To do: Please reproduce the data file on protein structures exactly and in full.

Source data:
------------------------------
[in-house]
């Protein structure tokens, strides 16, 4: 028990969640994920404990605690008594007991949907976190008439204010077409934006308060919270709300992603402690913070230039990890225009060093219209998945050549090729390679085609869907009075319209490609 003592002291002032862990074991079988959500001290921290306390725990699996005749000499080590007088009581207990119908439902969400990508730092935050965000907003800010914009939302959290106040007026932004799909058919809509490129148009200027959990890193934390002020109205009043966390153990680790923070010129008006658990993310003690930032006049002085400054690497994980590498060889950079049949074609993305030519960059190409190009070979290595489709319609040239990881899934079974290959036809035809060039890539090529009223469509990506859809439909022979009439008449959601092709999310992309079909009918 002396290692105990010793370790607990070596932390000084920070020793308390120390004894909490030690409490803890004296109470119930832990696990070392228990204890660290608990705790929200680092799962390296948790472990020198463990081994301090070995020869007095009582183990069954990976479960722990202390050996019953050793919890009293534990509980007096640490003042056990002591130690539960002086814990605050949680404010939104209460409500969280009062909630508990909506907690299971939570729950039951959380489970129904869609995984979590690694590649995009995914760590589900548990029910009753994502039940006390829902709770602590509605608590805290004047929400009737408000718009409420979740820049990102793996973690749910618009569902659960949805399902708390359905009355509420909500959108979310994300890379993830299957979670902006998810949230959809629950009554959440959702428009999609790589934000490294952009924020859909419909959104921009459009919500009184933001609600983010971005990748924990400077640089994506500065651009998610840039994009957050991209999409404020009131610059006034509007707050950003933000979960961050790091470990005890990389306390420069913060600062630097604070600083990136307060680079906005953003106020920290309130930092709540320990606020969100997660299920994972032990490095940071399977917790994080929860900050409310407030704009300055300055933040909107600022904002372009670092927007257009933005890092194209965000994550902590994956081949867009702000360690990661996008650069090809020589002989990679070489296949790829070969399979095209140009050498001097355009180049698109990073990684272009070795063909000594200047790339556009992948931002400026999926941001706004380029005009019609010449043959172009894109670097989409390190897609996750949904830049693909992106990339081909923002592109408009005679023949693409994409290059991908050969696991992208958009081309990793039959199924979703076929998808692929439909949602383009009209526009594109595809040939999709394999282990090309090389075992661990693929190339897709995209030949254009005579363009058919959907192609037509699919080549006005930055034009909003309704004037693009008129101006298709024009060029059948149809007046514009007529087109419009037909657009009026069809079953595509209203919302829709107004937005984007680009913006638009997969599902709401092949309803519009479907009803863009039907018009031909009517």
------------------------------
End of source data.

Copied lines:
[in-house]
């Protein structure tokens, strides 16, 4: 028990969640994920404990605690008594007991949907976190008439204010077409934006308060919270709300992603402690913070230039990890225009060093219209998945050549090729390679085609869907009075319209490609 003592002291002032862990074991079988959500001290921290306390725990699996005749000499080590007088009581207990119908439902969400990508730092935050965000907003800010914009939302959290106040007026932004799909058919809509490129148009200027959990890193934390002020109205009043966390153990680790923070010129008006658990993310003690930032006049002085400054690497994980590498060889950079049949074609993305030519960059190409190009070979290595489709319609040239990881899934079974290959036809035809060039890539090529009223469509990506859809439909022979009439008449959601092709999310992309079909009918 002396290692105990010793370790607990070596932390000084920070020793308390120390004894909490030690409490803890004296109470119930832990696990070392228990204890660290608990705790929200680092799962390296948790472990020198463990081994301090070995020869007095009582183990069954990976479960722990202390050996019953050793919890009293534990509980007096640490003042056990002591130690539960002086814990605050949680404010939104209460409500969280009062909630508990909506907690299971939570729950039951959380489970129904869609995984979590690694590649995009995914760590589900548990029910009753994502039940006390829902709770602590509605608590805290004047929400009737408000718009409420979740820049990102793996973690749910618009569902659960949805399902708390359905009355509420909500959108979310994300890379993830299957979670902006998810949230959809629950009554959440959702428009999609790589934000490294952009924020859909419909959104921009459009919500009184933001609600983010971005990748924990400077640089994506500065651009998610840039994009957050991209999409404020009131610059006034509007707050950003933000979960961050790091470990005890990389306390420069913060600062630097604070600083990136307060680079906005953003106020920290309130930092709540320990606020969100997660299920994972032990490095940071399977917790994080929860900050409310407030704009300055300055933040909107600022904002372009670092927007257009933005890092194209965000994550902590994956081949867009702000360690990661996008650069090809020589002989990679070489296949790829070969399979095209140009050498001097355009180049698109990073990684272009070795063909000594200047790339556009992948931002400026999926941001706004380029005009019609010449043959172009894109670097989409390190897609996750949904830049693909992106990339081909923002592109408009005679023949693409994409290059991908050969696991992208958009081309990793039959199924979703076929998808692929439909949602383009009209526009594109595809040939999709394999282990090309090389075992661990693929190339897709995209030949254009005579363009058919959907192609037509699919080549006005930055034009909003309704004037693009008129101006298709024009060029059948149809007046514009007529087109419009037909657009009026069809079953595509209203919302829709107004937005984007680009913006638009997969599902709401092949309803519009479907009803863009039907018009031909009517």